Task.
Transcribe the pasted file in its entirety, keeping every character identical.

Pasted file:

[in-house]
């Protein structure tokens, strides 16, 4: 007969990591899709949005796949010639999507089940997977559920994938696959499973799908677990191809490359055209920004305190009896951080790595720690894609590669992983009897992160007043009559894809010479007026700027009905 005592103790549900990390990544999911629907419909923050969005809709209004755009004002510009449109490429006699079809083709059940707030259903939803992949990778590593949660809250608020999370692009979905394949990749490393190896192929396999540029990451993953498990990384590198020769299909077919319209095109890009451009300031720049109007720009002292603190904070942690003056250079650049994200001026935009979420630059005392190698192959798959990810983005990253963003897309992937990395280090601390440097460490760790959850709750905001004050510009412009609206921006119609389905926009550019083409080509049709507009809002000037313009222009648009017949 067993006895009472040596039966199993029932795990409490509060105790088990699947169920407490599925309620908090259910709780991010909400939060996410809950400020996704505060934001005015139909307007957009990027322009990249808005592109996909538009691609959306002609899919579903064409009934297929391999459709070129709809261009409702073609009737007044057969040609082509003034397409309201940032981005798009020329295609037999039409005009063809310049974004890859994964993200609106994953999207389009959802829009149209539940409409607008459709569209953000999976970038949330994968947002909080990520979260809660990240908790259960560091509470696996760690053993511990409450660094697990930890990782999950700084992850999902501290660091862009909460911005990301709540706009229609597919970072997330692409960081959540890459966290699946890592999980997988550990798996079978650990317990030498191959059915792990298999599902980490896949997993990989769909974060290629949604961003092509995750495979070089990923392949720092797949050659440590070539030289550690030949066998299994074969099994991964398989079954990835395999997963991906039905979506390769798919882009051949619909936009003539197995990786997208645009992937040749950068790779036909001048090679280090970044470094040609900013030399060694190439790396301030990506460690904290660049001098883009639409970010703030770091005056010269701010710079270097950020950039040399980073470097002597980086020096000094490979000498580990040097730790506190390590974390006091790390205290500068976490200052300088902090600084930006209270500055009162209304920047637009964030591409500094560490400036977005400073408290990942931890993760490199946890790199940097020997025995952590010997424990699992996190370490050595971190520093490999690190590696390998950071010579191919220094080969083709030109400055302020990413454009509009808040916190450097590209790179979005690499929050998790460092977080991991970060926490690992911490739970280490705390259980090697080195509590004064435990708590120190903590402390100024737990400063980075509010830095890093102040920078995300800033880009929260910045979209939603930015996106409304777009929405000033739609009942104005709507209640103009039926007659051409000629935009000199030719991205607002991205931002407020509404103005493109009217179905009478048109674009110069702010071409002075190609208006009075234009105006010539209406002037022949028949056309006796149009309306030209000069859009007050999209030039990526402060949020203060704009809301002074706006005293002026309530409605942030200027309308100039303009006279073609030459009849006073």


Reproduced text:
[in-house]
């Protein structure tokens, strides 16, 4: 007969990591899709949005796949010639999507089940997977559920994938696959499973799908677990191809490359055209920004305190009896951080790595720690894609590669992983009897992160007043009559894809010479007026700027009905 005592103790549900990390990544999911629907419909923050969005809709209004755009004002510009449109490429006699079809083709059940707030259903939803992949990778590593949660809250608020999370692009979905394949990749490393190896192929396999540029990451993953498990990384590198020769299909077919319209095109890009451009300031720049109007720009002292603190904070942690003056250079650049994200001026935009979420630059005392190698192959798959990810983005990253963003897309992937990395280090601390440097460490760790959850709750905001004050510009412009609206921006119609389905926009550019083409080509049709507009809002000037313009222009648009017949 067993006895009472040596039966199993029932795990409490509060105790088990699947169920407490599925309620908090259910709780991010909400939060996410809950400020996704505060934001005015139909307007957009990027322009990249808005592109996909538009691609959306002609899919579903064409009934297929391999459709070129709809261009409702073609009737007044057969040609082509003034397409309201940032981005798009020329295609037999039409005009063809310049974004890859994964993200609106994953999207389009959802829009149209539940409409607008459709569209953000999976970038949330994968947002909080990520979260809660990240908790259960560091509470696996760690053993511990409450660094697990930890990782999950700084992850999902501290660091862009909460911005990301709540706009229609597919970072997330692409960081959540890459966290699946890592999980997988550990798996079978650990317990030498191959059915792990298999599902980490896949997993990989769909974060290629949604961003092509995750495979070089990923392949720092797949050659440590070539030289550690030949066998299994074969099994991964398989079954990835395999997963991906039905979506390769798919882009051949619909936009003539197995990786997208645009992937040749950068790779036909001048090679280090970044470094040609900013030399060694190439790396301030990506460690904290660049001098883009639409970010703030770091005056010269701010710079270097950020950039040399980073470097002597980086020096000094490979000498580990040097730790506190390590974390006091790390205290500068976490200052300088902090600084930006209270500055009162209304920047637009964030591409500094560490400036977005400073408290990942931890993760490199946890790199940097020997025995952590010997424990699992996190370490050595971190520093490999690190590696390998950071010579191919220094080969083709030109400055302020990413454009509009808040916190450097590209790179979005690499929050998790460092977080991991970060926490690992911490739970280490705390259980090697080195509590004064435990708590120190903590402390100024737990400063980075509010830095890093102040920078995300800033880009929260910045979209939603930015996106409304777009929405000033739609009942104005709507209640103009039926007659051409000629935009000199030719991205607002991205931002407020509404103005493109009217179905009478048109674009110069702010071409002075190609208006009075234009105006010539209406002037022949028949056309006796149009309306030209000069859009007050999209030039990526402060949020203060704009809301002074706006005293002026309530409605942030200027309308100039303009006279073609030459009849006073």